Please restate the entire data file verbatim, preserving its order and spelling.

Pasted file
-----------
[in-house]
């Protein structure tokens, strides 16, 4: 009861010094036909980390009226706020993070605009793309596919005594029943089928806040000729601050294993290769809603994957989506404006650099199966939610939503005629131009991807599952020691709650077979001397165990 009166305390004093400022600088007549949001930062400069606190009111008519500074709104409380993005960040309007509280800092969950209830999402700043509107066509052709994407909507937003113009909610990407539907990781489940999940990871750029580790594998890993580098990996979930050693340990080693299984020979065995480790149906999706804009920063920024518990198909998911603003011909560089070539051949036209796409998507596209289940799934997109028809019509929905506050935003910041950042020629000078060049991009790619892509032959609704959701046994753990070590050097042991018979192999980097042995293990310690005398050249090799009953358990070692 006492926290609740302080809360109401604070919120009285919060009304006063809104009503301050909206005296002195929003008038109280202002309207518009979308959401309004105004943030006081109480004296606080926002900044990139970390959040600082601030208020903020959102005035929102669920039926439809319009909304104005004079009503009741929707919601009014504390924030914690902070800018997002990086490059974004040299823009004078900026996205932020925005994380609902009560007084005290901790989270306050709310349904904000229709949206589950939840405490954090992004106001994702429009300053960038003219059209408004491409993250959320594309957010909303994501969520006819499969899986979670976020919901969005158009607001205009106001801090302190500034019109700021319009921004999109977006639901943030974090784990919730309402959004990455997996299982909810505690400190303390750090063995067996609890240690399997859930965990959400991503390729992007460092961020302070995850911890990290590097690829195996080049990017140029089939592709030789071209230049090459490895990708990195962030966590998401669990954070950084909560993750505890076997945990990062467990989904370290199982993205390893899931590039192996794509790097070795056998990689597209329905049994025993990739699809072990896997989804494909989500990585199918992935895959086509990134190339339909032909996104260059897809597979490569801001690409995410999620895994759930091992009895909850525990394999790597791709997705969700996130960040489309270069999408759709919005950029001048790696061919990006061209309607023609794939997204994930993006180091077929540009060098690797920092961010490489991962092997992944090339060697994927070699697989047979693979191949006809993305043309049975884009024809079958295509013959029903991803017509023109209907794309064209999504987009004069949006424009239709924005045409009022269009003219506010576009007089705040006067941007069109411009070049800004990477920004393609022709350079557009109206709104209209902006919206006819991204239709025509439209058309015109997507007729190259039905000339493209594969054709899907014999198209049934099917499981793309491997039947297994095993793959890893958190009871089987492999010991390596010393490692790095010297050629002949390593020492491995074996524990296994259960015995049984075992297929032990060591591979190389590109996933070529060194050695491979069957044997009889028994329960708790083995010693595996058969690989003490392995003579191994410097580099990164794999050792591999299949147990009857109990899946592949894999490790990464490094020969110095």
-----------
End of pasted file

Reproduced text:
[in-house]
């Protein structure tokens, strides 16, 4: 009861010094036909980390009226706020993070605009793309596919005594029943089928806040000729601050294993290769809603994957989506404006650099199966939610939503005629131009991807599952020691709650077979001397165990 009166305390004093400022600088007549949001930062400069606190009111008519500074709104409380993005960040309007509280800092969950209830999402700043509107066509052709994407909507937003113009909610990407539907990781489940999940990871750029580790594998890993580098990996979930050693340990080693299984020979065995480790149906999706804009920063920024518990198909998911603003011909560089070539051949036209796409998507596209289940799934997109028809019509929905506050935003910041950042020629000078060049991009790619892509032959609704959701046994753990070590050097042991018979192999980097042995293990310690005398050249090799009953358990070692 006492926290609740302080809360109401604070919120009285919060009304006063809104009503301050909206005296002195929003008038109280202002309207518009979308959401309004105004943030006081109480004296606080926002900044990139970390959040600082601030208020903020959102005035929102669920039926439809319009909304104005004079009503009741929707919601009014504390924030914690902070800018997002990086490059974004040299823009004078900026996205932020925005994380609902009560007084005290901790989270306050709310349904904000229709949206589950939840405490954090992004106001994702429009300053960038003219059209408004491409993250959320594309957010909303994501969520006819499969899986979670976020919901969005158009607001205009106001801090302190500034019109700021319009921004999109977006639901943030974090784990919730309402959004990455997996299982909810505690400190303390750090063995067996609890240690399997859930965990959400991503390729992007460092961020302070995850911890990290590097690829195996080049990017140029089939592709030789071209230049090459490895990708990195962030966590998401669990954070950084909560993750505890076997945990990062467990989904370290199982993205390893899931590039192996794509790097070795056998990689597209329905049994025993990739699809072990896997989804494909989500990585199918992935895959086509990134190339339909032909996104260059897809597979490569801001690409995410999620895994759930091992009895909850525990394999790597791709997705969700996130960040489309270069999408759709919005950029001048790696061919990006061209309607023609794939997204994930993006180091077929540009060098690797920092961010490489991962092997992944090339060697994927070699697989047979693979191949006809993305043309049975884009024809079958295509013959029903991803017509023109209907794309064209999504987009004069949006424009239709924005045409009022269009003219506010576009007089705040006067941007069109411009070049800004990477920004393609022709350079557009109206709104209209902006919206006819991204239709025509439209058309015109997507007729190259039905000339493209594969054709899907014999198209049934099917499981793309491997039947297994095993793959890893958190009871089987492999010991390596010393490692790095010297050629002949390593020492491995074996524990296994259960015995049984075992297929032990060591591979190389590109996933070529060194050695491979069957044997009889028994329960708790083995010693595996058969690989003490392995003579191994410097580099990164794999050792591999299949147990009857109990899946592949894999490790990464490094020969110095």